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Strategic Institutional Design: Two Case Studies of Non-Majoritarian Agencies in Health Care Priority-Setting


Governments’ decisions to delegate policy decisions to non-majoritarian agencies have been both criticized as attempts at blame avoidance or depoliticization and defended as enhancing the rationality and credibility of decisions. This article focuses not on the decision to delegate, but on the decisions of how and to whom to delegate. We argue that strategic motives are relevant not only in the decision to delegate, but equally, and perhaps more importantly, in the selection of the institutional properties of these non-majoritarian agencies. We present two case studies of health care priority-setting, in England and Germany, to illustrate how governments proceed strategically in institutional design choices and how their decisions affect outcomes.

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Claudia Landwehr is Professor of Public Policy at Johannes-Gutenberg-University, Mainz. Contact email:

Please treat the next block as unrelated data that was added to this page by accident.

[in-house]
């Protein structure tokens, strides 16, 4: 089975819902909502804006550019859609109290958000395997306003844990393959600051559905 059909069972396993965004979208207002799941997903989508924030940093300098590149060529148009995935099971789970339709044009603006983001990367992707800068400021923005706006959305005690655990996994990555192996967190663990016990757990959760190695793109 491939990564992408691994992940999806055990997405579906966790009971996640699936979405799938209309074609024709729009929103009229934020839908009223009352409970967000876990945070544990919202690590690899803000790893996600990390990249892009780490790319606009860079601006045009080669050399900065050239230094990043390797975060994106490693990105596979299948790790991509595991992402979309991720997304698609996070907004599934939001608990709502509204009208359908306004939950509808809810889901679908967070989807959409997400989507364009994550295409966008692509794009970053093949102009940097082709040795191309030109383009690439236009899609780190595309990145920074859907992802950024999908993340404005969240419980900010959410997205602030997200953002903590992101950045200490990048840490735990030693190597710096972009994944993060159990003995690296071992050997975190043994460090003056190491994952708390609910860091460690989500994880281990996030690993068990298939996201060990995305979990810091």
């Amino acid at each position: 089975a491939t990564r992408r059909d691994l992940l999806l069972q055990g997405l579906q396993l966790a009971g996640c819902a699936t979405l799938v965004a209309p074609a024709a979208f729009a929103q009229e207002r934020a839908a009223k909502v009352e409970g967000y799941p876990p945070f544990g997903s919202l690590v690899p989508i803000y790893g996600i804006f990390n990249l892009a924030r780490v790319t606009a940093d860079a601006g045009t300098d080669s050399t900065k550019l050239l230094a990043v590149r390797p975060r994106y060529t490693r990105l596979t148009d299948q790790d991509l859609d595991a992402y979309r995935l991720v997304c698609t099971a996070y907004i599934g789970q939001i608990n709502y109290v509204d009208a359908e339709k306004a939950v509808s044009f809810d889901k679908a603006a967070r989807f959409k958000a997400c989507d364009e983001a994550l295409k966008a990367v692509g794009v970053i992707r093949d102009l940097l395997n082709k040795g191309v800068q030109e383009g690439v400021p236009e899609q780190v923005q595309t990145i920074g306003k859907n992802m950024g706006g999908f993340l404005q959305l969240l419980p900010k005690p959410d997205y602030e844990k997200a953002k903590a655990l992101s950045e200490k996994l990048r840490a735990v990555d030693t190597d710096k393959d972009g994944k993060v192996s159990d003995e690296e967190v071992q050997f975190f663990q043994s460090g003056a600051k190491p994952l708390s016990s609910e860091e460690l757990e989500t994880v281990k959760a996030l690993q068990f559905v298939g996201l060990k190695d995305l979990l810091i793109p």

Katharina Böhm is a junior research fellow in the Department of Political Science at Johannes-Gutenberg-University, Mainz. Contact email:

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This list contains references from the content that can be linked to their source. For a full set of references and notes please see the PDF or HTML where available.

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Government and Opposition
  • ISSN: 0017-257X
  • EISSN: 1477-7053
  • URL: /core/journals/government-and-opposition
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